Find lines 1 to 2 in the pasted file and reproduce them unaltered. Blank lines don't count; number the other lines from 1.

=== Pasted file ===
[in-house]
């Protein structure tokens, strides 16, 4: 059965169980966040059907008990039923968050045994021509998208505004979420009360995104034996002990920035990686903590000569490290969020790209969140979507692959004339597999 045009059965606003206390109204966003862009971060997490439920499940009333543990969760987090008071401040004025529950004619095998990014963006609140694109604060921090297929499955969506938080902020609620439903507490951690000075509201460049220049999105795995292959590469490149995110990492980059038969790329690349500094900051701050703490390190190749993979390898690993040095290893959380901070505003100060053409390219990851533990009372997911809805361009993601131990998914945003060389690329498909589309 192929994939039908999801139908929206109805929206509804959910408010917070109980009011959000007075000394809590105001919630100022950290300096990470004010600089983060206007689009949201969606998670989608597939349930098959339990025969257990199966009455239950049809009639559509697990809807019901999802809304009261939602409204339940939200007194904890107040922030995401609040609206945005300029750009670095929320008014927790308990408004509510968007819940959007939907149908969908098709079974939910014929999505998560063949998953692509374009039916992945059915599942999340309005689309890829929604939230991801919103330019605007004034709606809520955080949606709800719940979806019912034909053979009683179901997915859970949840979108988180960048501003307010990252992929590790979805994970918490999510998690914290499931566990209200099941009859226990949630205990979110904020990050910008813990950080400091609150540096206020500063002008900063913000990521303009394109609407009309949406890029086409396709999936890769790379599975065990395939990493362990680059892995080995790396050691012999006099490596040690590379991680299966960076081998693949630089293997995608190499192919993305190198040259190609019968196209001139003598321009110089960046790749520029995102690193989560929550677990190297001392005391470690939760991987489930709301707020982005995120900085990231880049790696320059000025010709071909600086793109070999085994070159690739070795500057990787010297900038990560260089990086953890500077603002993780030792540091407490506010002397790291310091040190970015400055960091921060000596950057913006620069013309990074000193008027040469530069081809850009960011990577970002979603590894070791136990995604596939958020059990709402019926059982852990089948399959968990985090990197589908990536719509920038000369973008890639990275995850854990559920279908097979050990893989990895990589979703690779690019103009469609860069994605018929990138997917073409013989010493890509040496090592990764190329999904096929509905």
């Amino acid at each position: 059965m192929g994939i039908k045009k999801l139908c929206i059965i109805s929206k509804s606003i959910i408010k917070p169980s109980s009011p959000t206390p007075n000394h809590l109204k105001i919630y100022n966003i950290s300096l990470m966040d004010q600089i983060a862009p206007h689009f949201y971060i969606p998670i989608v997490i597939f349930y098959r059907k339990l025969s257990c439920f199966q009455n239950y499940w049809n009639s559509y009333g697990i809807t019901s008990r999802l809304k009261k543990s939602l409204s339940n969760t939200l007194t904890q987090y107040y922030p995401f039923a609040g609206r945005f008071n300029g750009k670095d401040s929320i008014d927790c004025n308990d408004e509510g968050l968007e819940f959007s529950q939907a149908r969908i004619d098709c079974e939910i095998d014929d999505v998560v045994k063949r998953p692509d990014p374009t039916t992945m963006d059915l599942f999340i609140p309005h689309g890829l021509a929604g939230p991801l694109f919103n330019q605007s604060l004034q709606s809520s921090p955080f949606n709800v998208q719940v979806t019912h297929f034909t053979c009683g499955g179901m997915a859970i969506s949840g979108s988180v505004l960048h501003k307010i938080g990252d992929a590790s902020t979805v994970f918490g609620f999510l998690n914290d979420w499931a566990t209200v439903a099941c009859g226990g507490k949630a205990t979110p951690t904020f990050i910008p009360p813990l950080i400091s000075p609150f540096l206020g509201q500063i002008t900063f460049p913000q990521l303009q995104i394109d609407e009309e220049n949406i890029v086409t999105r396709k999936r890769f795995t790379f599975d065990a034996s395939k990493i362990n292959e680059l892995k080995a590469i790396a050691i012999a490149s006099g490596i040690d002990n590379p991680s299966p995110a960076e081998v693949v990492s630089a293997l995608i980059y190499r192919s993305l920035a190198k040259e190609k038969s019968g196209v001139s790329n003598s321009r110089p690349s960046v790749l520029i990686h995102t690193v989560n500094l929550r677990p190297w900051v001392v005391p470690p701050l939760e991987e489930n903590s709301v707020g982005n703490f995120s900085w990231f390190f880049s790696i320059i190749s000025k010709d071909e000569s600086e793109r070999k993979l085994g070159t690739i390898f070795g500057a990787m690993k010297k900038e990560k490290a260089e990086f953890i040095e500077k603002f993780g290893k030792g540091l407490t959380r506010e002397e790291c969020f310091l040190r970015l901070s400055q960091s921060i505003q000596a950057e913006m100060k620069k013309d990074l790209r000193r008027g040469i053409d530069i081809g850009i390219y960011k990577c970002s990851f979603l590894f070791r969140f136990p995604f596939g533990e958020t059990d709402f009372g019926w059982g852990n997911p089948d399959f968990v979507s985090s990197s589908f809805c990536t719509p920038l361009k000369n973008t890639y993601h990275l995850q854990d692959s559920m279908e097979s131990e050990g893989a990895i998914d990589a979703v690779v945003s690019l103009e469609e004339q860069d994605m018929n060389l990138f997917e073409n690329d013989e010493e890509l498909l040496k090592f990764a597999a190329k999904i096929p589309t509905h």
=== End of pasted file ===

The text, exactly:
[in-house]
């Protein structure tokens, strides 16, 4: 059965169980966040059907008990039923968050045994021509998208505004979420009360995104034996002990920035990686903590000569490290969020790209969140979507692959004339597999 045009059965606003206390109204966003862009971060997490439920499940009333543990969760987090008071401040004025529950004619095998990014963006609140694109604060921090297929499955969506938080902020609620439903507490951690000075509201460049220049999105795995292959590469490149995110990492980059038969790329690349500094900051701050703490390190190749993979390898690993040095290893959380901070505003100060053409390219990851533990009372997911809805361009993601131990998914945003060389690329498909589309 192929994939039908999801139908929206109805929206509804959910408010917070109980009011959000007075000394809590105001919630100022950290300096990470004010600089983060206007689009949201969606998670989608597939349930098959339990025969257990199966009455239950049809009639559509697990809807019901999802809304009261939602409204339940939200007194904890107040922030995401609040609206945005300029750009670095929320008014927790308990408004509510968007819940959007939907149908969908098709079974939910014929999505998560063949998953692509374009039916992945059915599942999340309005689309890829929604939230991801919103330019605007004034709606809520955080949606709800719940979806019912034909053979009683179901997915859970949840979108988180960048501003307010990252992929590790979805994970918490999510998690914290499931566990209200099941009859226990949630205990979110904020990050910008813990950080400091609150540096206020500063002008900063913000990521303009394109609407009309949406890029086409396709999936890769790379599975065990395939990493362990680059892995080995790396050691012999006099490596040690590379991680299966960076081998693949630089293997995608190499192919993305190198040259190609019968196209001139003598321009110089960046790749520029995102690193989560929550677990190297001392005391470690939760991987489930709301707020982005995120900085990231880049790696320059000025010709071909600086793109070999085994070159690739070795500057990787010297900038990560260089990086953890500077603002993780030792540091407490506010002397790291310091040190970015400055960091921060000596950057913006620069013309990074000193008027040469530069081809850009960011990577970002979603590894070791136990995604596939958020059990709402019926059982852990089948399959968990985090990197589908990536719509920038000369973008890639990275995850854990559920279908097979050990893989990895990589979703690779690019103009469609860069994605018929990138997917073409013989010493890509040496090592990764190329999904096929509905």